- Not paid by federal funds under another award except where the Federal statute authorizing a program specifically provides that Federal funds made available for such program can be applied to matching or cost sharing requirements of other Federal programs;
- Be incurred during the effective dates of the grant or contract.
Examples of expenditures which may be used as cost sharing are:
- Faculty, staff and student salaries and applicable actual fringe benefits;
- Documentable laboratory supplies;
- Unrecovered overhead (F&A).
Documentation and Responsibility for Management
The most efficient and preferable method to provide mandatory cost share is through contributed salary, fringe benefits, and associated facilities and administrative (F&A) costs. These costs are easily tracked through the appointment process and provide an automatic record for documentation through effort certification.
The terms cost-sharing and matching are often used interchangeably, but may also be defined explicitly by various sponsoring agencies. For internal purposes, the university will clarify the reporting requirements through the accounting system by use of specific fund accounts. In this way, the terms “cost share” and “match” may be used interchangeably but the requirements for managing and reporting will be defined by the fund account through which they are associated.
Once cost sharing or matching costs have been committed to a sponsored project, those costs must be documented periodically and included in the financial records for that project. In accordance with federal regulations, the rules for reasonable, allocable, and allowable expenditures apply to the cost shared and matched expenditures the same way they do for sponsored expenditures. In other words, contributions of cost share/match must be allowable costs per sponsor and university policies and guidelines.
Documentation: Cost sharing commitments that are mandated by the sponsor on Federal, State or private awards should be provided from department or school resources. The Research Institute requires that Sponsored Programs Administration review agency guidelines and policy guidelines to determine whether cost sharing is necessary. All cost sharing commitments on sponsored grants must be reviewed and approved by the Department Chair School Dean, Vice Chancellor for Research, and Vice Chancellor for Research Administration.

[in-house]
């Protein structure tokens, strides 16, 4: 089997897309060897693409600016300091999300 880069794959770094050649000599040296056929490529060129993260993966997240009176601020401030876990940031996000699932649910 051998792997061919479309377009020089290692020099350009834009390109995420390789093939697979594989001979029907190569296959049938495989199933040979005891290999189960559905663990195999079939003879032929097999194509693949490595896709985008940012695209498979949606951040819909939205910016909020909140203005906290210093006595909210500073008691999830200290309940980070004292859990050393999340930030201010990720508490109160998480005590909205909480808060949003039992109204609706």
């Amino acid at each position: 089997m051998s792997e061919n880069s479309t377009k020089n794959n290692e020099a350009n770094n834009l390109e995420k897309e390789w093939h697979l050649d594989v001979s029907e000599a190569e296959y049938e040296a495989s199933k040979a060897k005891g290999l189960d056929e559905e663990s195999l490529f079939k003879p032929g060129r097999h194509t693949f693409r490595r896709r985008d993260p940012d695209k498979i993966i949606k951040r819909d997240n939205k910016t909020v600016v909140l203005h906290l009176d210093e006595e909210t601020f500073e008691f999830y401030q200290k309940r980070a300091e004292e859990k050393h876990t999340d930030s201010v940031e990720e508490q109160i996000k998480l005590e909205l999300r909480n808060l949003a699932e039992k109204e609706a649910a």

When the grant is awarded, cost sharing commitments are established in the PeopleSoft system by KUMCRI Post Award Administration and the appropriate department is notified. The quarterly update and maintenance of cost sharing in PeopleSoft is the responsibility of respective departments. On-going periodic reviews of cost sharing commitments are conducted by KUMCRI Post Award Administration. For cost sharing setup and review, contact the Director of Sponsored Programs Administration
Additional cost-sharing issues may arise as a result of changing cost share after a grant has been awarded by the sponsor.
Executive Director, Research Institute: 913-588-5436
Award: The provision of funds based on an approved application and budget, to an organizational entity or an individual to carry out an activity or project. This includes both direct and indirect costs (F&A) unless otherwise indicated.
Cost Sharing or Matching: The value of third party in-kind contributions and the portion of the costs of a federally assisted project or program not borne by the Federal Government.
In-kind Contributions: the value of all non-cash contributions, including services and property, provided by the University and/or third parties.
Key Personnel: The PI and other individuals who contribute to the scientific development or execution of a project in a substantive, measurable way, whether or not they receive salaries or compensation under the grant. Typically these individuals have doctoral or other professional degrees, although individuals at the masters or baccalaureate level may be considered key personnel if their involvement meets this definition. Consultants also may be considered key personnel if they meet this definition. “Zero percent” effort or “as needed” is not an acceptable level of involvement for key personnel."
2015 04 11: Revised to reflect changes in Uniform Guidance.
2008 03 28: Revised